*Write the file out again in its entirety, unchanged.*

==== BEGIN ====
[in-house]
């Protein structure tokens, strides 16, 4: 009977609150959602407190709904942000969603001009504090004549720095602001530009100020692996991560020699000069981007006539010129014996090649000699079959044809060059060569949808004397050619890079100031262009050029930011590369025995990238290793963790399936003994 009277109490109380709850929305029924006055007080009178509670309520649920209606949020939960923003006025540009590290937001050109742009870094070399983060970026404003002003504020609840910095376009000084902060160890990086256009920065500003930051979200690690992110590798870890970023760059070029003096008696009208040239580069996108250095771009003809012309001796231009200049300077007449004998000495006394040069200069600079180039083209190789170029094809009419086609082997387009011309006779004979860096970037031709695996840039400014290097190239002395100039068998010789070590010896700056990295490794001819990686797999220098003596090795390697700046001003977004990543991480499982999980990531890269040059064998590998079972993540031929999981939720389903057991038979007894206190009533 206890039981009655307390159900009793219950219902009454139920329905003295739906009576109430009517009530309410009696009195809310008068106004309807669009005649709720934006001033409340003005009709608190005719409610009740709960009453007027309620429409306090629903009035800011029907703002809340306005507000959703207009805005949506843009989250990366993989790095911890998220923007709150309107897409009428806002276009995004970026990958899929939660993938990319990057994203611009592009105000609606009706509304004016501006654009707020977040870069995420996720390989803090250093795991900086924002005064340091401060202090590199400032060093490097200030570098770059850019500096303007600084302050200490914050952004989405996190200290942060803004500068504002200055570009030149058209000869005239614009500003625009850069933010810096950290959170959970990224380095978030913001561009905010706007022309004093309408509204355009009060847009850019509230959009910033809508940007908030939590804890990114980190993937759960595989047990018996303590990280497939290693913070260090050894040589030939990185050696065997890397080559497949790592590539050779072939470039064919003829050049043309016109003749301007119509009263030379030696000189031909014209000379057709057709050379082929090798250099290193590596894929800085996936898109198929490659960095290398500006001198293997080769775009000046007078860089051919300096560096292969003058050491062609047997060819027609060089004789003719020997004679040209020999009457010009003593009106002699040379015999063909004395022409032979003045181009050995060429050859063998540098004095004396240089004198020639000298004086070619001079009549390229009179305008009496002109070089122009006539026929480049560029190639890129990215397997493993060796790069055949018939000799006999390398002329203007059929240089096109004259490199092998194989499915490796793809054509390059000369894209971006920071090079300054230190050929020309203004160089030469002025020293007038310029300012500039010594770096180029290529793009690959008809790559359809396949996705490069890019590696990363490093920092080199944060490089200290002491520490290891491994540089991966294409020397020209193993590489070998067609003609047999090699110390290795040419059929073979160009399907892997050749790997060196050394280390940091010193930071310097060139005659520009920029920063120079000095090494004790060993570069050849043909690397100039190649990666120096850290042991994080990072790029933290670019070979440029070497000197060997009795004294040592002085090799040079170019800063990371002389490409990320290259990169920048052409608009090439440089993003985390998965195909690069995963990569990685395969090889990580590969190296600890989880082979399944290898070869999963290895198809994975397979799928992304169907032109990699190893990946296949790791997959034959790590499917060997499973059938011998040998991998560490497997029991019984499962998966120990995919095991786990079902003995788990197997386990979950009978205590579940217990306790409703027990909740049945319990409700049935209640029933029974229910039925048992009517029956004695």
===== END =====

[in-house]
């Protein structure tokens, strides 16, 4: 009977609150959602407190709904942000969603001009504090004549720095602001530009100020692996991560020699000069981007006539010129014996090649000699079959044809060059060569949808004397050619890079100031262009050029930011590369025995990238290793963790399936003994 009277109490109380709850929305029924006055007080009178509670309520649920209606949020939960923003006025540009590290937001050109742009870094070399983060970026404003002003504020609840910095376009000084902060160890990086256009920065500003930051979200690690992110590798870890970023760059070029003096008696009208040239580069996108250095771009003809012309001796231009200049300077007449004998000495006394040069200069600079180039083209190789170029094809009419086609082997387009011309006779004979860096970037031709695996840039400014290097190239002395100039068998010789070590010896700056990295490794001819990686797999220098003596090795390697700046001003977004990543991480499982999980990531890269040059064998590998079972993540031929999981939720389903057991038979007894206190009533 206890039981009655307390159900009793219950219902009454139920329905003295739906009576109430009517009530309410009696009195809310008068106004309807669009005649709720934006001033409340003005009709608190005719409610009740709960009453007027309620429409306090629903009035800011029907703002809340306005507000959703207009805005949506843009989250990366993989790095911890998220923007709150309107897409009428806002276009995004970026990958899929939660993938990319990057994203611009592009105000609606009706509304004016501006654009707020977040870069995420996720390989803090250093795991900086924002005064340091401060202090590199400032060093490097200030570098770059850019500096303007600084302050200490914050952004989405996190200290942060803004500068504002200055570009030149058209000869005239614009500003625009850069933010810096950290959170959970990224380095978030913001561009905010706007022309004093309408509204355009009060847009850019509230959009910033809508940007908030939590804890990114980190993937759960595989047990018996303590990280497939290693913070260090050894040589030939990185050696065997890397080559497949790592590539050779072939470039064919003829050049043309016109003749301007119509009263030379030696000189031909014209000379057709057709050379082929090798250099290193590596894929800085996936898109198929490659960095290398500006001198293997080769775009000046007078860089051919300096560096292969003058050491062609047997060819027609060089004789003719020997004679040209020999009457010009003593009106002699040379015999063909004395022409032979003045181009050995060429050859063998540098004095004396240089004198020639000298004086070619001079009549390229009179305008009496002109070089122009006539026929480049560029190639890129990215397997493993060796790069055949018939000799006999390398002329203007059929240089096109004259490199092998194989499915490796793809054509390059000369894209971006920071090079300054230190050929020309203004160089030469002025020293007038310029300012500039010594770096180029290529793009690959008809790559359809396949996705490069890019590696990363490093920092080199944060490089200290002491520490290891491994540089991966294409020397020209193993590489070998067609003609047999090699110390290795040419059929073979160009399907892997050749790997060196050394280390940091010193930071310097060139005659520009920029920063120079000095090494004790060993570069050849043909690397100039190649990666120096850290042991994080990072790029933290670019070979440029070497000197060997009795004294040592002085090799040079170019800063990371002389490409990320290259990169920048052409608009090439440089993003985390998965195909690069995963990569990685395969090889990580590969190296600890989880082979399944290898070869999963290895198809994975397979799928992304169907032109990699190893990946296949790791997959034959790590499917060997499973059938011998040998991998560490497997029991019984499962998966120990995919095991786990079902003995788990197997386990979950009978205590579940217990306790409703027990909740049945319990409700049935209640029933029974229910039925048992009517029956004695």